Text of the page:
The stages are set for the 2024 Tour de France with highlights including a start in Italy, finish in Nice, two individual time trials, five summit finishes, and even gravel sectors on stage nine.
Covering a total of 3,492km and taking in 52,320 meters of overall elevation across the 21 stages, this edition of the men’s race promises to be a very special edition of ‘La Grande Boucle’.
The 2024 Tour breaks tradition by starting in Italy for the first three stages and concluding in Nice, a departure from the customary Parisian finish due to the 2024 Paris Olympics.
And due to the Paris Olympics the women’s race won’t start directly after the mens but weeks later on August 12 (full details below).
With challenging routes through the Alps, the Massif Central, and the Pyrenees, this race features four summit finishes at Pla d’Adet, the Plateau de Beille, Superdévoluy, Isola 2000, and the Col de la Couillole. There’s also 59km of time trialing across stages seven and 21.
Stage nine introduces a twist with 14 gravel sectors covering a total of 32km, with six clustered within the final 35km. The longest sector spans 4km, adding extra excitement to the race.
The race’s grand finale features a hilly time trial in Nice instead of the usual procession into Paris, ensuring that the competition remains thrilling until the very end. The final week, in particular, holds the potential for significant developments in GC.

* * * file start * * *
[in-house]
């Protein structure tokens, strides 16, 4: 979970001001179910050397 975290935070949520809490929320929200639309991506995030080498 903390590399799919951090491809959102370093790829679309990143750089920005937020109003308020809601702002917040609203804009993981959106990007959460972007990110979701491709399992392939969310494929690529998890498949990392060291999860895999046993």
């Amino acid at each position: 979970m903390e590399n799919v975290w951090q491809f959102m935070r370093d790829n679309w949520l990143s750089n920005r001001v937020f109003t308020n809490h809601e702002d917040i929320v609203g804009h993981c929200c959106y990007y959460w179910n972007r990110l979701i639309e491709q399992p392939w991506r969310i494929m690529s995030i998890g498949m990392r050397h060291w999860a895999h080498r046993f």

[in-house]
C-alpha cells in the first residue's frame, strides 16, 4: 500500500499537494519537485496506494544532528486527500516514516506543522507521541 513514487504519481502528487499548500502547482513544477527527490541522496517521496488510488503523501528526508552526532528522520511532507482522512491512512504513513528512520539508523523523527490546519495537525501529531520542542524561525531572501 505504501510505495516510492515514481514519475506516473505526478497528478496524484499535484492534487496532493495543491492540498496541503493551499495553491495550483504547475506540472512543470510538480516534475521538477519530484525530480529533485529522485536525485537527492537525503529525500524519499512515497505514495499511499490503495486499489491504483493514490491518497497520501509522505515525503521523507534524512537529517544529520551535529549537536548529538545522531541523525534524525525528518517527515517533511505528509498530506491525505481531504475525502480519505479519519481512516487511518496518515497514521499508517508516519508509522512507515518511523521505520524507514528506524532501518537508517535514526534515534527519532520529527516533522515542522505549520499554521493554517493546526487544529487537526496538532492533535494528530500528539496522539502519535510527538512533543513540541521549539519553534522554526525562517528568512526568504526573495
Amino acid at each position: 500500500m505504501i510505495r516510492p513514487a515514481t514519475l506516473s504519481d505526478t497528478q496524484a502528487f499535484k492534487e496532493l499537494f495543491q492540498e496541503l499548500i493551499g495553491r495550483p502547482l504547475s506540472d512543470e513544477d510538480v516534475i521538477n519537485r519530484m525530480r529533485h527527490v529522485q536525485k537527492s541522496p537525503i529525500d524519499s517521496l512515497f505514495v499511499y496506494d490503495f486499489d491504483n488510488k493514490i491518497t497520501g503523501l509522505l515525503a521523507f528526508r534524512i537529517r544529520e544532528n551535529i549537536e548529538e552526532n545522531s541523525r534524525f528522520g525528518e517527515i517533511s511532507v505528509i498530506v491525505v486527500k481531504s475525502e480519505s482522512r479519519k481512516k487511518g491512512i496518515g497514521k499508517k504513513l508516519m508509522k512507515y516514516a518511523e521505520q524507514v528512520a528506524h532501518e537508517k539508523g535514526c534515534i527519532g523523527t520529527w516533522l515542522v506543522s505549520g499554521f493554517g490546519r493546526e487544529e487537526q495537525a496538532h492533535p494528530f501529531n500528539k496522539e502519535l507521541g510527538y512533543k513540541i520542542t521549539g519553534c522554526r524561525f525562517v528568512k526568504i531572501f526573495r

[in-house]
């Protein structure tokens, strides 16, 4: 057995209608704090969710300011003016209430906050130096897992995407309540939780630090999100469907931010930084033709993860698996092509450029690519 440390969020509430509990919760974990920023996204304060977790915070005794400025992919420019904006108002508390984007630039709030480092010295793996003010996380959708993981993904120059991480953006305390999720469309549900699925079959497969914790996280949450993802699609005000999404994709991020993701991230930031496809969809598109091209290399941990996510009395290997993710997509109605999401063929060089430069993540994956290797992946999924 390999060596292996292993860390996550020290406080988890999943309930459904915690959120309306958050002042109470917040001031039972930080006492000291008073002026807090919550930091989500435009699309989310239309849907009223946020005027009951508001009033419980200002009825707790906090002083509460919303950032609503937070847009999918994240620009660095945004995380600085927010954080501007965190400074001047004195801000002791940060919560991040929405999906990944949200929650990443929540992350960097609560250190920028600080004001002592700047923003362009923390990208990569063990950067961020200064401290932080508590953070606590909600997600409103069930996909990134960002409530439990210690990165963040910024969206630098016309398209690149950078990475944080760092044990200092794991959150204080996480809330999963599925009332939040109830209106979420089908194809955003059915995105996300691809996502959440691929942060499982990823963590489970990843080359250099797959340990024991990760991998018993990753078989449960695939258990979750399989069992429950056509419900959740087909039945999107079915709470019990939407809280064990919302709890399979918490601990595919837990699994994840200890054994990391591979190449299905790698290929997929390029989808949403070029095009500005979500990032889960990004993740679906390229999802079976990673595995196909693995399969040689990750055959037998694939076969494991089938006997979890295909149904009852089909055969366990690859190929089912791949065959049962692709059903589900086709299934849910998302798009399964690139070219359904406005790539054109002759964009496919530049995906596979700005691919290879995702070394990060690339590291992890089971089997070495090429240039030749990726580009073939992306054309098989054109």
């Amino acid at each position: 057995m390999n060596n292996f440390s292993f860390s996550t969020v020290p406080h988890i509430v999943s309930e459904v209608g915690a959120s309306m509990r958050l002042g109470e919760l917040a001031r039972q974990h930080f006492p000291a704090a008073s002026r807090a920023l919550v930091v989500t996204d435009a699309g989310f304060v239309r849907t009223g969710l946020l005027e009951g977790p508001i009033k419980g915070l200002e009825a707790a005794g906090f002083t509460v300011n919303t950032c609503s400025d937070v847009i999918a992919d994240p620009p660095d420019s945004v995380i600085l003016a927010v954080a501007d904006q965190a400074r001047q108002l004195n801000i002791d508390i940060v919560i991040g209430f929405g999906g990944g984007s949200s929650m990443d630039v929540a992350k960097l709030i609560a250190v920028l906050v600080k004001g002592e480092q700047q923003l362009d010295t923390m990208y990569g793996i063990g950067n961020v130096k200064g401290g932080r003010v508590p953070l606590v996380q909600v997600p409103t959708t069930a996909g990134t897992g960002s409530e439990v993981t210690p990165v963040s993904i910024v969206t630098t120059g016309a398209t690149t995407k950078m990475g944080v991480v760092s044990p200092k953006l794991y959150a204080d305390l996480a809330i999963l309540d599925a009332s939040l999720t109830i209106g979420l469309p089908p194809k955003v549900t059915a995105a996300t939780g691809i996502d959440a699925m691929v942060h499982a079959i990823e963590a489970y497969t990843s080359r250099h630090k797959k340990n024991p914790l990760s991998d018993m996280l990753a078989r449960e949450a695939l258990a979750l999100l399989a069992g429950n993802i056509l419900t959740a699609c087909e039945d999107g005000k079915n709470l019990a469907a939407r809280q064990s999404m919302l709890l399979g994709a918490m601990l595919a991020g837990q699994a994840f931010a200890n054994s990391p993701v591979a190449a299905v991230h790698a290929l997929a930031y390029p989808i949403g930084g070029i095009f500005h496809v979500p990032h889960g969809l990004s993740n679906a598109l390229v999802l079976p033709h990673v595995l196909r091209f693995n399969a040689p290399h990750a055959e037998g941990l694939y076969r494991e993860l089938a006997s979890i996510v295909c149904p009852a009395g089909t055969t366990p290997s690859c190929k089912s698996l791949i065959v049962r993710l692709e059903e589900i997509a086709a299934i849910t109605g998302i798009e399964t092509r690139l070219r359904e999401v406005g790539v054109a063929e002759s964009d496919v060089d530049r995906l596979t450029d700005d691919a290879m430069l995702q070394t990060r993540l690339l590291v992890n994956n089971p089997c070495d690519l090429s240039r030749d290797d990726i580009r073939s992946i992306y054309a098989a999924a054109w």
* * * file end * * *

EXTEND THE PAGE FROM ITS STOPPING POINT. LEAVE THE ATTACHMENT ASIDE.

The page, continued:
With eight sprint opportunities scattered along the route, the battle for stage victories promises to be intense. Riders like Mark Cavendish will be eagerly anticipating specific stages, such as Saint-Amand-Montrond and Nîmes, where they have previously triumphed.
Stage one starts in Florence, spans 205km and includes a gruelling 3,800 meters of climbing, setting a high bar. The second stage, starting in Cesenatico, hometown of Marco Pantani, heads to Bologna through Emilia-Romagna, replicating the route of the Giro dell’Emilia. The stage features the demanding San Luca climb, tackled twice.
Stage three offers opportunities for the sprinters (Mark Cavendish!) and covers 225km from Piacenza to Turin.